Automotive window film has been around for more than 50 years. What started as a spray-on process to add privacy has evolved dramatically over the past few decades. Modern window films offer amazing optical clarity, excellent heat rejection, reduced glare and improved occupant protection. Let’s look at what this technology is and some of the reasons why people tint their windows.
What Is Window Film?
Most window films are made from a thin polyester sheet with layers of a proprietary mixture of coatings. These coating materials offer UV-, IR- and light-blocking properties. Window films are applied directly to the inside surface of the glass and include an adhesive to ensure they stay in place. High-quality films are designed not to fade or change color over their lives. These quality adhesives will not break down and cause the film to release over time.
Window Film and Light Transmission
The typical facility that sells and installs window film may carry as many as four of five different grades of film. Each grade often has several different light transmission levels available. Films are rated by the percentage of visible light that they allow to pass. A 15 percent film only lets 15% of the light directed at the film pass through. A 5% film would be very dark, while a 70% film is very light.
Why Use Window Film?
There are four main reasons to use window film or tint on your vehicle:
- Improve styling
- Heat rejection
- Protection against UV rays
There is no doubt that a vehicle with professionally installed window tint looks cool. A white car with a dark tint evokes the “stormtrooper” look, while a dark paint color with tinted windows and no chrome is an amazing “blacked out” style. Whatever your preference, tinting your windows can have a dramatic effect on the style of your vehicle.
Windows films that protect the vehicle and its occupants are steadily growing in popularity. There are security films designed specifically to adhere firmly to the tempered glass of side and rear windows. These films keep the window intact in an accident or an attempted “break and enter.” If you are concerned about attempted break-ins, ask your local window tint specialist about security films.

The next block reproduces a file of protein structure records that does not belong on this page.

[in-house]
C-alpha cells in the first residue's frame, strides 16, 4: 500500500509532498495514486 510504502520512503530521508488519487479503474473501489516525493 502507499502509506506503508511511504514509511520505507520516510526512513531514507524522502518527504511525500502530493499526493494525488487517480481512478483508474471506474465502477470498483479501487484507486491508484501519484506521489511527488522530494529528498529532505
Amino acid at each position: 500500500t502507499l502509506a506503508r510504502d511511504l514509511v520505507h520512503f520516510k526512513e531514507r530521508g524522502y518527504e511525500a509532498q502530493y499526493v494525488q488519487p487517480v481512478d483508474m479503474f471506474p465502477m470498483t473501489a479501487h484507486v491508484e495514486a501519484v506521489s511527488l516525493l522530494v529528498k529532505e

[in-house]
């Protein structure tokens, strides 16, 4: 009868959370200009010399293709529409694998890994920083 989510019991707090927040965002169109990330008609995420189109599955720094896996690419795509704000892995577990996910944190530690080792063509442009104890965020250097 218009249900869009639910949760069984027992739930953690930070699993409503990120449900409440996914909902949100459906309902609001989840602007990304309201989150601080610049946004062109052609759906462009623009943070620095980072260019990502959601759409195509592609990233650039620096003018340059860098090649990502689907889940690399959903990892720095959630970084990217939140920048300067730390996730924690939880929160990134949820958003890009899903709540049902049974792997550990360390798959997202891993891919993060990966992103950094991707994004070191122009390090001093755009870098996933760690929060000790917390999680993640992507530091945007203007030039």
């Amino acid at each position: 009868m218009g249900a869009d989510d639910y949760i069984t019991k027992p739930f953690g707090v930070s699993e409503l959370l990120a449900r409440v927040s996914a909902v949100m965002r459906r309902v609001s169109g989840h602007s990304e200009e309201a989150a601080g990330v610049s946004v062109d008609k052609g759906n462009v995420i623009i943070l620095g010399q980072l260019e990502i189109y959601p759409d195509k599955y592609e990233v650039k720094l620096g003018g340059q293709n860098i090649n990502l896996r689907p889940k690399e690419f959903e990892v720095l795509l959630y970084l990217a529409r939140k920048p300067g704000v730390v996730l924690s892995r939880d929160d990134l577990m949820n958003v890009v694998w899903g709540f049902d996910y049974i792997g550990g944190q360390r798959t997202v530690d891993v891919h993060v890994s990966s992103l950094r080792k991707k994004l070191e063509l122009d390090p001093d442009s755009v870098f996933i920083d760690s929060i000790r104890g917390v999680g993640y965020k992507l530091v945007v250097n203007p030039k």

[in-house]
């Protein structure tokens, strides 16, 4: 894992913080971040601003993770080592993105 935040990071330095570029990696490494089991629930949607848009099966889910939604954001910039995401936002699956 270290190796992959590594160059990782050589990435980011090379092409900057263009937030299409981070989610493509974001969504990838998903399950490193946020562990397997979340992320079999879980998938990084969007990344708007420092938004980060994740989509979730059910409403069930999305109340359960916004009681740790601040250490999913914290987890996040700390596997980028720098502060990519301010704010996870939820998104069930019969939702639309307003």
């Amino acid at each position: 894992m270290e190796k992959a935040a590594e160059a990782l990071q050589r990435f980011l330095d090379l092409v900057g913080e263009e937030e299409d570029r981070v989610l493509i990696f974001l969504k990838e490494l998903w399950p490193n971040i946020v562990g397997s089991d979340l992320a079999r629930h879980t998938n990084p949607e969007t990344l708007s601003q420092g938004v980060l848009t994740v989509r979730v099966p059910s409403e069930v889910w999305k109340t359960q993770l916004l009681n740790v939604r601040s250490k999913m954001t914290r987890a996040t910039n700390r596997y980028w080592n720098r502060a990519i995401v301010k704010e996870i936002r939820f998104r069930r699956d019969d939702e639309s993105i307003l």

One of the most popular reasons to tint your windows is to help keep the interior of your vehicle cool. The key to succeeding at this goal is to request a good-quality window film. These thermal blocking films are often called “nano” or “ceramic.”
Think about just how much glass there is in the average vehicle. What does your steering wheel feel like when you get in the car on a hot summer day? In most cases, you can barely touch it! Premium films are designed to block heat, not just light. They not only help keep your car cooler, but they ease the load on your air conditioning system. That can directly translate into savings in fuel costs.
When it comes to blocking heat, the amount of light the film transmits is not the only criterion. Many shops will have a way to demonstrate the capabilities of heat-blocking films, often using a heat lamp display of some sort. There are 5% films that use dyes that barely block any heat. At the other end of the spectrum, there are films that allow more than 70% of light to pass, but block 50% of the heat from the sun.
The Skin Cancer Foundation has released an article about the benefits of window films that are designed to block UV rays. UVA and UVB rays are what cause sunburns and eye damage. Conventional glass blocks the transmission of UVB radiation, but UVA rays can pass through effectively unhindered. These protective films can block up to 97% of UVA rays. Unlike traditional films, many of these UV-blocking films offer excellent light transmission characteristics. As much as 93% of visible light can be transmitted, making them suitable for use on windshields in some areas. The best of these films offer an equivalent Sun Protection Factor (SPF) of up to 1,000. If you spend a lot of time in your vehicle, then you should look into UV-blocking films.
We have all seen pictures of cracked vinyl dashboards in our favorite ’70s and ’80s cars. The same window film protection characteristics that protect you also protect your vehicle. Plastic, vinyl, rubber and cloth are all susceptible to damage and fading caused by UV exposure. A quality window film keeps your car interior not only cool, but looking great for years.
It is best to seek out a professional installer to have window film installed. They are trained in techniques to ensure that the film is cut and shrunk to fit the glass perfectly. The difference between a do-it-yourself job and a professional installation extends far beyond the initial result. Proper installation techniques ensure that no fingerprints, dust or debris get caught under the film. A proper installation will last longer because it adheres to the glass better. The film won’t peel or pull away from the edges or defroster lines.
If you are interested in having your windows tinted, check with your local tinting professionals. Ask to see examples of their work, and be sure to discuss different qualities of film and ask about their thermal, UV and light transmission capabilities. Modern window films are amazing feats of engineering that can protect you and your vehicle while making it look awesome.